In the purist theory you have every producer desperately searching for a way not to be in a competitive market and that market being the mechanism by which they eventually fail. At some point the patent runs out, the product differentiation is seen through, the brand loses its lustre and there the producer is, stuck back with a pure commodity product on which only normal profits (ie, cost of capital if they're lucky) can be made. Most of the European mobile airtime providers are in this boat. Sure, everyone's trying to be different but airtime is, to a great extent, just airtime and very few of them are making profits that equal their cost of capital.

All of which brings us back to Square and Box. What is it that they're doing, that they can or will do, that prevents them from being just yet another supplier of a standard commodity?

With Square it's at least possible to see a method. If they get their readers everywhere, or close enough, then they've got those network effects gunning for them. Profits might be small on each transaction but get enough of them for long enough and the fractions of pennies and dollars do add up. And the simple existence of a network which is nearly everywhere is likely to be (until the next technological leap) a sufficient barrier to prevent anyone else spending the billions needed to replicate it.

But that leaves Box rather hanging. They're providing cloud services. And as the recent price cuts from Google (quickly followed by Amazon and Microsoft) show, this really is a commodity. In fact, it's literally a commodity as there's about to be a futures market in cloud services: one definition of a commodity being something traded on commodity markets. And they are run on price and nearly purely on price. It's exactly the fact that product differentiation isn't possible which makes it possible to trade as a commodity.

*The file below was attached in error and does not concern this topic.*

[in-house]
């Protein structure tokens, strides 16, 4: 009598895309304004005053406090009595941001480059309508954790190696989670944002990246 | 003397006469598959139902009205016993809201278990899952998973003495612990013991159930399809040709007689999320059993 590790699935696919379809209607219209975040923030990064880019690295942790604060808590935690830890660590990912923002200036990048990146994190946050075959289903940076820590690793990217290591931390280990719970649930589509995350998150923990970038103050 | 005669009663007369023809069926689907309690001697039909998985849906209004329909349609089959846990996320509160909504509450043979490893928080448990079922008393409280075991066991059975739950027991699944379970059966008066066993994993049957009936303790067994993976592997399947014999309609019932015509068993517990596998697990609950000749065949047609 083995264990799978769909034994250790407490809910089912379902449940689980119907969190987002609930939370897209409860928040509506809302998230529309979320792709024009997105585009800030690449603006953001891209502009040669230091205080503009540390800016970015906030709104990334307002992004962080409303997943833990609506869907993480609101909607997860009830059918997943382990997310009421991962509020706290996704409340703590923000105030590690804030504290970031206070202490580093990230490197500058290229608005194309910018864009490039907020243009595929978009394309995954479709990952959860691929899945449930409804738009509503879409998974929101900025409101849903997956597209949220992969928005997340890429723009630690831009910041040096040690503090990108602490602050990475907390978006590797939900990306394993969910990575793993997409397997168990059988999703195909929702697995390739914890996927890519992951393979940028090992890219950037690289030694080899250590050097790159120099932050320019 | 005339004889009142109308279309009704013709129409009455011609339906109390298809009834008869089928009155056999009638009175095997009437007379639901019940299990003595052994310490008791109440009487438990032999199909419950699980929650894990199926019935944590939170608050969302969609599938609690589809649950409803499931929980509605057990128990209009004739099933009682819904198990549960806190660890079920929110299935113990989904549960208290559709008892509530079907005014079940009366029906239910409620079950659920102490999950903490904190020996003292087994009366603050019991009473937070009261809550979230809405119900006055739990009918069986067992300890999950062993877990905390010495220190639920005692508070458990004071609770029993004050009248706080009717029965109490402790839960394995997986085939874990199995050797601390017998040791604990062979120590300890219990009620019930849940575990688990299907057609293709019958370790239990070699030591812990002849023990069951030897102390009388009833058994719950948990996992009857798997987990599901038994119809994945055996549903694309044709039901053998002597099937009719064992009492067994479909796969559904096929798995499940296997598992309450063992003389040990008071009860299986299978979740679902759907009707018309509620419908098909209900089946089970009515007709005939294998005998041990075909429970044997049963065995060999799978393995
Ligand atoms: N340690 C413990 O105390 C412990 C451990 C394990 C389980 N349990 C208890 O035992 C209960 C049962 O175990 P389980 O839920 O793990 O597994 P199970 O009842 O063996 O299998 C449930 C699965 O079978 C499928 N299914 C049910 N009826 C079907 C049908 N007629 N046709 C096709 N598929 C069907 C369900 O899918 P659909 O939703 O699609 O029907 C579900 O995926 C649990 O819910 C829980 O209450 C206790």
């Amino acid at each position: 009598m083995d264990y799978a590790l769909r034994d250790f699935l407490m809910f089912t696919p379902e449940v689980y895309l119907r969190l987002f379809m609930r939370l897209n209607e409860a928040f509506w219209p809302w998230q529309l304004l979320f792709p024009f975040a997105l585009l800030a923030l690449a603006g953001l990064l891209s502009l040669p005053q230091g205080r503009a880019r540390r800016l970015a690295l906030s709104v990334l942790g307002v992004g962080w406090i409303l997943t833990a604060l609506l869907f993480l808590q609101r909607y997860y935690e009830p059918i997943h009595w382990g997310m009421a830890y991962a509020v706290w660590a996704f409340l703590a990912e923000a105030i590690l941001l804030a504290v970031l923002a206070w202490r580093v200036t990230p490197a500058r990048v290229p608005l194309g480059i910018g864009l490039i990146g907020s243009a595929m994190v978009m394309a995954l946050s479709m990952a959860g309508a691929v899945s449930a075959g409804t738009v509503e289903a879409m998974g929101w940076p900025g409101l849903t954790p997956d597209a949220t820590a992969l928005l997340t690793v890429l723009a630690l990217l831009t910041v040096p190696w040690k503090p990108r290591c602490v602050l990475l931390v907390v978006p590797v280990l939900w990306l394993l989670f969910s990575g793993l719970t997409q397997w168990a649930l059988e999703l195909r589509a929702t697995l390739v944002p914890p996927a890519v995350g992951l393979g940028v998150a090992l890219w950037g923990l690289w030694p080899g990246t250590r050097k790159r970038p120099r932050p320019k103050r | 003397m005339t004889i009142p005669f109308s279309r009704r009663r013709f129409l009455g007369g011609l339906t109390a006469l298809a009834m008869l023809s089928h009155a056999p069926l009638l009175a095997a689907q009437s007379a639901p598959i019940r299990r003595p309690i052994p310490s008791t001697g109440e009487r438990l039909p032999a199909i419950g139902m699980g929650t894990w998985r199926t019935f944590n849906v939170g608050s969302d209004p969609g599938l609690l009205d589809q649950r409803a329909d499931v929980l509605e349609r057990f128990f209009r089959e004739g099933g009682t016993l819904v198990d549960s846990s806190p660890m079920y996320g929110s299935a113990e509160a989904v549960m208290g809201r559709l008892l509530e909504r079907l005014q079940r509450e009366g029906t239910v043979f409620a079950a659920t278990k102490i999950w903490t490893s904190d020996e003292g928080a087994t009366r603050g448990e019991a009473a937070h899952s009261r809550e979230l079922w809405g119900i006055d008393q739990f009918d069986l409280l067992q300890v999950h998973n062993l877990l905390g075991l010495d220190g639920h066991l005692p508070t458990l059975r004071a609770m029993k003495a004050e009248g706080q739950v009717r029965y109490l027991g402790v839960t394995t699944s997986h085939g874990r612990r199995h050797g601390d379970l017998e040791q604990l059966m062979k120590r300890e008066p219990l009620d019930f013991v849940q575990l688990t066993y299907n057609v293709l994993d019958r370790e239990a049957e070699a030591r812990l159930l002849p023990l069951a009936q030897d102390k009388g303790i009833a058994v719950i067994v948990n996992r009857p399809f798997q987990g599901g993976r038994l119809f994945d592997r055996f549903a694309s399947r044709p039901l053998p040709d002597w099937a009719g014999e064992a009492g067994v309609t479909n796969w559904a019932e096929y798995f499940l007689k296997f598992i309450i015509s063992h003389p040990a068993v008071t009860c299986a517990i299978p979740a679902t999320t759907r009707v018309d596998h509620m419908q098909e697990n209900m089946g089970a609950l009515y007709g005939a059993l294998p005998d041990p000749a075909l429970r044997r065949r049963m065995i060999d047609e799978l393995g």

Except for one thing: you can win as a commodity producer, you can make those super profits. But only if you are the lowest cost producer. And that, normally, requires economies of scale. Rio Tinto is going to do fine whatever the iron ore price because they've so much, in such rich ores, and they've already the trains and the ships to move it, that their costs are $50 a tonne (just an example) with the world price at $110. If it comes to a price war then everyone else is going to go bust before they do. Standard Oil dominated the turn of last century's oil markets not because of Rockefeller being an evil bastard but because they were the lowest cost producer. Anyone wanted a price war then Standard were going to win it (the evil bastardy came from the fact that Standard was quite happy to start the wars, to the benefit of consumers).

And Box? Or any other startup caught in what is, or is rapidly becoming a commodity market? You've got to be that lowest cost producer because none of the other methods of product differentiation or margin protection work - precisely because it is a commodity market. And does anyone think that a startup (even one of Box's size) is really going to be that lowest cost producer when up against Amazon, Google and Microsoft (and the plethora of other companies of course)?

Of course, the fact that not all economists are cackling billionaires in their hollowed out volcano secret lairs does show that there's a slight problem in mapping economic analysis directly over our complex world. But what is it that Box, or any other such company, can do that's different, cheaper or better than anyone else?

That's the question that has to be answered before the mooted and desired IPO can go forward. Without a disaster, anyway. ®